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A habit cue, or habit trigger, is what makes you do something. A cue that let’s your brain know it’s time to do a habit or a routine. This is an automated process that is often unconscious, making sure that we can free up our brains from performing mountain everyday tasks, and we can focus on all the important things in life that don’t go on autopilot.
When the brain is on autopilot it doesn’t stop to think if what we do is the best thing for us in the long run. It just knows that after X we usually do Y and that has served us well enough that we have done it again and again so why use precious brain energy thinking about it!
Well, what served us well enough earlier in life may not be the best thing for us today. When we were 15 and had a cupcake mid-morning because, well, it was right there on the kitchen counter, it wasn’t a big problem because we were active, still growing, and it tasted good!
Move forward 20 years and the habit of eating every cupcake we can lay our hands on may no longer serve us. It may be causing issues with blood sugar levels, increased weight and to be honest, that stale cupcake in the office kitchen is not as tasty as the one from our childhood.
It could also be that we want a new habit. We have learned about the power of meditation (or yoga, or walking or exercise or….) and want to make it a habit as ingrained as brushing or teeth, or eating that cupcake that’s left out in the kitchen!
And the first step of making or breaking any habit is to understand the habit cue.
The habit loop, first described by Charles Duhigg in the book The Power of Habit, shows us that every habit starts with a cue. This can be a number of different things and we will look at this in detail in just a bit.
The cue starts a craving that makes us do the action or habit. The craving can be very subtle like wanting to brush or teeth so not to have bad breath, or it can feel momentous, like the craving to have ice cream in the evening watching Netflix. Either way, without the cue, there is not craving and thus, no action.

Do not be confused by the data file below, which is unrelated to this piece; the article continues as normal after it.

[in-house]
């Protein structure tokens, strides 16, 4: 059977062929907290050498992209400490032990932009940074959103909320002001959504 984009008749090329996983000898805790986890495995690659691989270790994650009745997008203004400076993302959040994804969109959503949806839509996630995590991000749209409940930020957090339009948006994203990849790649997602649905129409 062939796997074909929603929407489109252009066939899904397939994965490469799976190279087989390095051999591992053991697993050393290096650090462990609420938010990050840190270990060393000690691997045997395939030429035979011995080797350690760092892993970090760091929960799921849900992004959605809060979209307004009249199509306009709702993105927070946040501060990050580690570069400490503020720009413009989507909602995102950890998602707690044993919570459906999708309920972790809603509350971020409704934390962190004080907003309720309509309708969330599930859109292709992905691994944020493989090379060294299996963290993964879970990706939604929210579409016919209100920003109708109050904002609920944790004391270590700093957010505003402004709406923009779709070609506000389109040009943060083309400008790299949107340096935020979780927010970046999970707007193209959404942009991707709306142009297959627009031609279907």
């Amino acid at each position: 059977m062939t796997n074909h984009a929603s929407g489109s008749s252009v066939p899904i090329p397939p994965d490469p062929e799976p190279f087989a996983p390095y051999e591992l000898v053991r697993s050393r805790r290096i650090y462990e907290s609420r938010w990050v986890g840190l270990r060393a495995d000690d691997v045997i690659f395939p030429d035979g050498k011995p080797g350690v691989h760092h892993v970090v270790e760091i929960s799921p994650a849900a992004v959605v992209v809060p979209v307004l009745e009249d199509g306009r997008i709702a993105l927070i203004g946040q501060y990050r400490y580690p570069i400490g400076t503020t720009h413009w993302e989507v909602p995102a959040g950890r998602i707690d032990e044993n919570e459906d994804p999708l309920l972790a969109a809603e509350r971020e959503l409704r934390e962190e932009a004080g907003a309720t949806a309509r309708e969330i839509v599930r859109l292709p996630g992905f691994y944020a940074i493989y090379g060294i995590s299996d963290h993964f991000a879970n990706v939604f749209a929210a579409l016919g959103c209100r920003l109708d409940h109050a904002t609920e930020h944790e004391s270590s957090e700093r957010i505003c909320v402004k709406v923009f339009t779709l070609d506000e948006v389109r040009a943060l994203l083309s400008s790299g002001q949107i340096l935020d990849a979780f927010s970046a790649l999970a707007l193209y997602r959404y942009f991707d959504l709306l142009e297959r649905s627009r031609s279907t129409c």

The next step in the habit loop is the reward. The reward is what makes us feel good like having a clean mouth from brushing our teeth or getting a sugar hit from the ice cream. It’s this reward that makes the brain learn that this is a habit loop to remember, and it reinforces the craving that we feel when we encounter the habit cue.
Example of the Habit Loop
I have a walking habit. I walk every day as it makes me feel better both mentally and physically. When I started this habit, I was working in an office and I walked immediately after coming home from work. It was a great cue – arriving home, changing shoes, start walking. It was clear when I was doing it, and as walking after work gave me a chance to think through the day and get my thoughts in order, in addition to moving and getting fresh air, my brain got the reward it needed to, in time, start craving a walk as soon as I hit the habit que – arriving home from the office.
Read More: 10 Health Benefits of a Daily Morning Walk
In this example, the habit cue was arriving home. A preceding event. It didn’t matter what time I arrived home, or how I was feeling on that particular day. After A then B. After arriving home, I go for a walk.
Let’s go through the different kinds of habit triggers and how they can be used to make or break a habit.
What are the 5 habit cues?
Habit Cue 1: Preceding Event
As we just discussed, a common habit trigger is a preceding event. After brushing your teeth, you floss. When you get home from work, you go for a walk. After lunch you make a cup of coffee.
This is a very common and very powerful type of habit cue, and it’s very effective when creating new habits. You build one habit upon another habit creating a habit stack that you can form to serve you. The beauty of this method is that you don’t need to come up with different cues for different habits, instead, as long as you do the first action, the rest follows.
Take your morning routine for example, it is highly likely that this is a habit stack where one habit triggers the next.
Get out of bed. Put on kettle. Take a shower. Get dressed. Have breakfast. Brush your teeth. Floss.